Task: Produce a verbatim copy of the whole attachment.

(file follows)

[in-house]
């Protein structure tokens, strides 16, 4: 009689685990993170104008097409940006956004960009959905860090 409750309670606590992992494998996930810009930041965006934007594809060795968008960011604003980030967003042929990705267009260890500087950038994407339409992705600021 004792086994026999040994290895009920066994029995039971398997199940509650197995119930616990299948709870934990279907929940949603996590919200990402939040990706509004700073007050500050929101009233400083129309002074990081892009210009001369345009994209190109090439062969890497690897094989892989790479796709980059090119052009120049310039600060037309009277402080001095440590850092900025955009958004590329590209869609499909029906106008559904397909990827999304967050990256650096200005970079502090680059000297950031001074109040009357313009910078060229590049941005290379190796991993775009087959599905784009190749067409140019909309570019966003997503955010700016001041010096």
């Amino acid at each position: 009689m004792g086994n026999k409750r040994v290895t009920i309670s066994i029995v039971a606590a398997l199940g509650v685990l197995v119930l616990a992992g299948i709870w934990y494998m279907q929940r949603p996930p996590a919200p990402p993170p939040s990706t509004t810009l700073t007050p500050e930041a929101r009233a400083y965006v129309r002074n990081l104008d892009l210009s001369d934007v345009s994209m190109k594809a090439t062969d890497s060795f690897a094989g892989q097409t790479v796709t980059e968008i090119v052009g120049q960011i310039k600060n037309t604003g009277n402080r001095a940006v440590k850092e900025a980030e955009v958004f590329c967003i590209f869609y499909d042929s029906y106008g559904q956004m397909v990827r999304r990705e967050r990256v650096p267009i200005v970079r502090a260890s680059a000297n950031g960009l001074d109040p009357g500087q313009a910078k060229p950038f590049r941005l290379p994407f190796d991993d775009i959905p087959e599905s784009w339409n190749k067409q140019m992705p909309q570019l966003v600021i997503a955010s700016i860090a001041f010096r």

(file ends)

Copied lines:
[in-house]
């Protein structure tokens, strides 16, 4: 009689685990993170104008097409940006956004960009959905860090 409750309670606590992992494998996930810009930041965006934007594809060795968008960011604003980030967003042929990705267009260890500087950038994407339409992705600021 004792086994026999040994290895009920066994029995039971398997199940509650197995119930616990299948709870934990279907929940949603996590919200990402939040990706509004700073007050500050929101009233400083129309002074990081892009210009001369345009994209190109090439062969890497690897094989892989790479796709980059090119052009120049310039600060037309009277402080001095440590850092900025955009958004590329590209869609499909029906106008559904397909990827999304967050990256650096200005970079502090680059000297950031001074109040009357313009910078060229590049941005290379190796991993775009087959599905784009190749067409140019909309570019966003997503955010700016001041010096």
């Amino acid at each position: 009689m004792g086994n026999k409750r040994v290895t009920i309670s066994i029995v039971a606590a398997l199940g509650v685990l197995v119930l616990a992992g299948i709870w934990y494998m279907q929940r949603p996930p996590a919200p990402p993170p939040s990706t509004t810009l700073t007050p500050e930041a929101r009233a400083y965006v129309r002074n990081l104008d892009l210009s001369d934007v345009s994209m190109k594809a090439t062969d890497s060795f690897a094989g892989q097409t790479v796709t980059e968008i090119v052009g120049q960011i310039k600060n037309t604003g009277n402080r001095a940006v440590k850092e900025a980030e955009v958004f590329c967003i590209f869609y499909d042929s029906y106008g559904q956004m397909v990827r999304r990705e967050r990256v650096p267009i200005v970079r502090a260890s680059a000297n950031g960009l001074d109040p009357g500087q313009a910078k060229p950038f590049r941005l290379p994407f190796d991993d775009i959905p087959e599905s784009w339409n190749k067409q140019m992705p909309q570019l966003v600021i997503a955010s700016i860090a001041f010096r």